On one of those nights, months after John had deployed, the Google Photos widget on my phone popped up with a photo of my son and daughter just a few days after John left. Smiling, I clicked on the photo and started scrolling through the memories from that day. Had that already been several months ago? Suddenly, I found myself crying. How had my children grown so much in what seemed like such a short time? I hadn’t expected to see how much Sawyer had grown in the few months since John left. In the photo, he still had his round baby cheeks and sweet toddler face. In the short time since John had left, he had become such a big boy, and I had somehow missed it all in this daze of stress, self-pity, and waiting.

RELATED: We’ll Get Through Daddy’s Deployment Together

And then it hit me. I had been so focused on “surviving” the year with John away, and “getting through” deployment that I was missing everything else going on around me. I had a countdown app on my phone and a fun paper chain for the kids to count down the days until John came home. By focusing on how hard parenting alone was and longing for the days when my family would be whole again, I was missing out on enjoying my children, living in the moment, and being thankful for the time I got to spend with them.

I had been ungrateful—mad even—that my job had slashed my workload since I was only available virtually. I took for granted the extra time I was getting to spend with my children and my parents. I had let that precious time slip away, feeling sorry for myself. I sat there in the dark, scrolling through pictures, awash with guilt and overcome with grief at the underappreciated time. I put my phone down and then kissed my sleeping children.

Since my revelation, I stopped focusing on the long-awaited future or on what had been missed in the past. Instead, I do my best to live in the now. I’ve let go of some of the stress and accepted that I simply will not be able to work as much as I used to and that the house will just have to be messy.

But perhaps most importantly, I am doing my best to be more present with my children and more thankful for my family’s help. After making a conscious effort to change my attitude, time flew by, and John’s return from deployment came faster than expected. Now that he’s home, I can look forward with excitement for the adventures to be had and backward with pride at what we’ve accomplished as a family. And with one deployment under our belt, I know there is nothing my family cannot face as long as we focus on each other with gratitude in our hearts.

So God Made a Mother book by Leslie Means

If you liked this, you'll love our book, SO GOD MADE A MOTHER available now!

Order Now

Check out our new Keepsake Companion Journal that pairs with our So God Made a Mother book!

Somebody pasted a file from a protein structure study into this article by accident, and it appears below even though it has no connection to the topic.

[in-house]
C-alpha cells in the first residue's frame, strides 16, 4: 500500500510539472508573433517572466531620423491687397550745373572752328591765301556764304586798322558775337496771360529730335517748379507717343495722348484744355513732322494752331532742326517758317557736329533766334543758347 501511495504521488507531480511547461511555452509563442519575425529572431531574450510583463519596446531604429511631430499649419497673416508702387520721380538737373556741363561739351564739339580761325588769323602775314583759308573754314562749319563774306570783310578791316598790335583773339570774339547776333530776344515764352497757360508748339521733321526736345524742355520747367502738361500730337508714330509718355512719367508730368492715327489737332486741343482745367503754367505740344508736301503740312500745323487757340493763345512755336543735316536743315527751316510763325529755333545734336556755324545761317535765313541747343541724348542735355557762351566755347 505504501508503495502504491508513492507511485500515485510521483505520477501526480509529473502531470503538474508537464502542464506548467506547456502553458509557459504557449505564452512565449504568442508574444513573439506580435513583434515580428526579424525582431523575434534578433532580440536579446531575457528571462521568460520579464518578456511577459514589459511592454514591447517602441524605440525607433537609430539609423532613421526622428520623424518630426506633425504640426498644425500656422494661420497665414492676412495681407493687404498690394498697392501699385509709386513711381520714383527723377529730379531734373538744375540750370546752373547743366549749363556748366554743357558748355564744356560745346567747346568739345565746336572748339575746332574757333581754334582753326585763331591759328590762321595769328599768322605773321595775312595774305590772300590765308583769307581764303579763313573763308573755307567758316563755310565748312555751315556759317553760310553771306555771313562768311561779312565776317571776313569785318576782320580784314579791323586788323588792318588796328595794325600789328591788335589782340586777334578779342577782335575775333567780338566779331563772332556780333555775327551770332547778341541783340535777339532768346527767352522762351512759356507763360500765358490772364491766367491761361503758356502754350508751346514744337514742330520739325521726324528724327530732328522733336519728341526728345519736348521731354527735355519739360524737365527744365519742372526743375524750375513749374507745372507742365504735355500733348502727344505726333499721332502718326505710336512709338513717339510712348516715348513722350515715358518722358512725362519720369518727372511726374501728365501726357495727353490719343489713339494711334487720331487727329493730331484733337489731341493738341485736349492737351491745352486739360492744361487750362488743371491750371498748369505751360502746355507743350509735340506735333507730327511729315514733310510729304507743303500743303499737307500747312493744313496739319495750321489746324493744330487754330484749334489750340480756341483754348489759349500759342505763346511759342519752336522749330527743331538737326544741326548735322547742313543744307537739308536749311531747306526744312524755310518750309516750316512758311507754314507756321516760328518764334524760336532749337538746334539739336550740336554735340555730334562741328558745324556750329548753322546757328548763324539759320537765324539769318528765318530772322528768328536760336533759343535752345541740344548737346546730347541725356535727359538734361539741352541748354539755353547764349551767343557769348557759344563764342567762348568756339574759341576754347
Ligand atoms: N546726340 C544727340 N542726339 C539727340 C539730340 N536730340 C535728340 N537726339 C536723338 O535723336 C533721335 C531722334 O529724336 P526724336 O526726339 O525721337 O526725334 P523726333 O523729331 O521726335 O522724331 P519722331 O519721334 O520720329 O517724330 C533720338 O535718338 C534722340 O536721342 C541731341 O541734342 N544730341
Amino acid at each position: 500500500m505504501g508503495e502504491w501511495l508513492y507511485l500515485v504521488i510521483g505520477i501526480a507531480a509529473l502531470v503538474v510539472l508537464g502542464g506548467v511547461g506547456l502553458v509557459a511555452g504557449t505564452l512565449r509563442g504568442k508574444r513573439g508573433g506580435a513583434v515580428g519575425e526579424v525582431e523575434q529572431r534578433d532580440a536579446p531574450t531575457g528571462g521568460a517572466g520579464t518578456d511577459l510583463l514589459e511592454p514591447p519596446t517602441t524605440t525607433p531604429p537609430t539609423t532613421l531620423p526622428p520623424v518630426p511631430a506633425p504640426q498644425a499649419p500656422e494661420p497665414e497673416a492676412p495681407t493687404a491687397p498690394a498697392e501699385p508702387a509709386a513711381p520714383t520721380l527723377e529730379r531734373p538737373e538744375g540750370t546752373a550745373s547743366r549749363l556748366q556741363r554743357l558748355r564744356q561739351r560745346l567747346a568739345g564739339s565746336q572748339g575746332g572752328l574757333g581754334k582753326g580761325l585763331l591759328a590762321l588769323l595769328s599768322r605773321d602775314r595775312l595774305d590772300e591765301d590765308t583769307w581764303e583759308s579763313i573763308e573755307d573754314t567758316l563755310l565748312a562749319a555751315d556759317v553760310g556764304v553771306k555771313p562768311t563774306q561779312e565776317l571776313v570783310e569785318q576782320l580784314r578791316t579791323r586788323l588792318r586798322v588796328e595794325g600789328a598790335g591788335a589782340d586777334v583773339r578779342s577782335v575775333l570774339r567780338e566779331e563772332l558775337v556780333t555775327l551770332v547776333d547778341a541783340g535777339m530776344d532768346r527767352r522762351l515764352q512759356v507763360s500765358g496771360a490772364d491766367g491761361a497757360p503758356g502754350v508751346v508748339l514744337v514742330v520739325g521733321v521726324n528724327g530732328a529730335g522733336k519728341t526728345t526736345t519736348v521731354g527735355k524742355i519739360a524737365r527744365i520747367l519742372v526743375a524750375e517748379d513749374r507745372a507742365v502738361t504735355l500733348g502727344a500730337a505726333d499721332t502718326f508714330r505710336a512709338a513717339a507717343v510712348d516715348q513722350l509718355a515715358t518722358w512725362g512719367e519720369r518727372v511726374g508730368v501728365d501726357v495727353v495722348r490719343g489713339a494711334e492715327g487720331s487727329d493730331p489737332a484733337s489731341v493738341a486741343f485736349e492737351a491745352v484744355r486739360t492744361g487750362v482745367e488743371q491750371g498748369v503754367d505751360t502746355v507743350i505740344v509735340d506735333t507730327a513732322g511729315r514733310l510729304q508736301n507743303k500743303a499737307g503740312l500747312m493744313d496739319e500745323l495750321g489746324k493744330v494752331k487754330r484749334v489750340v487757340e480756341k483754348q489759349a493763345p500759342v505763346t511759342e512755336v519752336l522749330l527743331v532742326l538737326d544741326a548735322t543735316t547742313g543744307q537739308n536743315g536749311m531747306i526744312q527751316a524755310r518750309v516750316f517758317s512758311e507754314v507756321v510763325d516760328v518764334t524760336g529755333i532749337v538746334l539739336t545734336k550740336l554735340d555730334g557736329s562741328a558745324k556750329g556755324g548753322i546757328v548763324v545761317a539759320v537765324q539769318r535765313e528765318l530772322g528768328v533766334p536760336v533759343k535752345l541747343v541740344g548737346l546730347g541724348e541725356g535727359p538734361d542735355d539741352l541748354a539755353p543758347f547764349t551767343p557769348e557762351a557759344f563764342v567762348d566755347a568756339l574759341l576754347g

Order Now
So God Made a Mother's Story Keepsake Journal

Melody Kowach

Melody Kowach is a freelance writer and an adjunct English professor. She holds an MFA in Creative Writing and enjoys writing fiction, poetry, and personal essays that explore the lessons she's learned while stumbling through life. In her free time, she enjoys exploring the great outdoors with her husband and two young children. Melody is currently based in Southern California and is always seeking new opportunities to connect with other writers and share her love of the craft.

Deployment Gets Hard At the 2-Month Mark: Here’s How To Cope

In: Motherhood
Mother and four children walking, color photo

My husband and I have experienced two extensive deployments together—the first as newlyweds and now, as parents to four. It is not lost on me that our deployment experience, so to speak, is not as substantial as other military families. But the sacrifice and hard are absolutely the same. Around the 2-month mark of each deployment, it really hits you just how long 9-12 months is. It’s the 2-month mark when you start to establish a routine and settle. It’s the 2-month mark when your kids just miss their dad and you miss your best friend. It’s that 2-month mark...

Keep Reading

Military Spouses are the Heartbeat of Our Nation’s Bravest

In: Living
Woman hugging husband in military uniform, color photo

Military spouses are a rare, beautiful breed of human being. They are the people who can pack up their homes with three weeks notice to move across the country to a new place and secure a house in transit. They are the people who list one another as emergency contacts after meeting at a potluck at your spouses’ work for an evening. They are the people you call at 2 a.m. for the random ER trip that only ever happens when your spouse is down range. RELATED: To The Military Spouse They are the people who become your family while...

Keep Reading

To the Military Mom Who’s Exhausted and Overwhelmed

In: Living, Motherhood
Military family hug

Dear military mom, Going through a whole pregnancy and/or birth alone can be very stressful. You’re feeling such guilt because you should be happy for this miracle of life yet you feel so depressed, lonely, and helpless. You’re managing other children—let alone a newborn—while forgetting to nourish your own self. You paint on a smile for every interaction you may have with other adults and your children to make sure nobody thinks you are vulnerable or unable to care for your family the way you are expected to. Putting so much energy into faking a smile for your children, you...

Keep Reading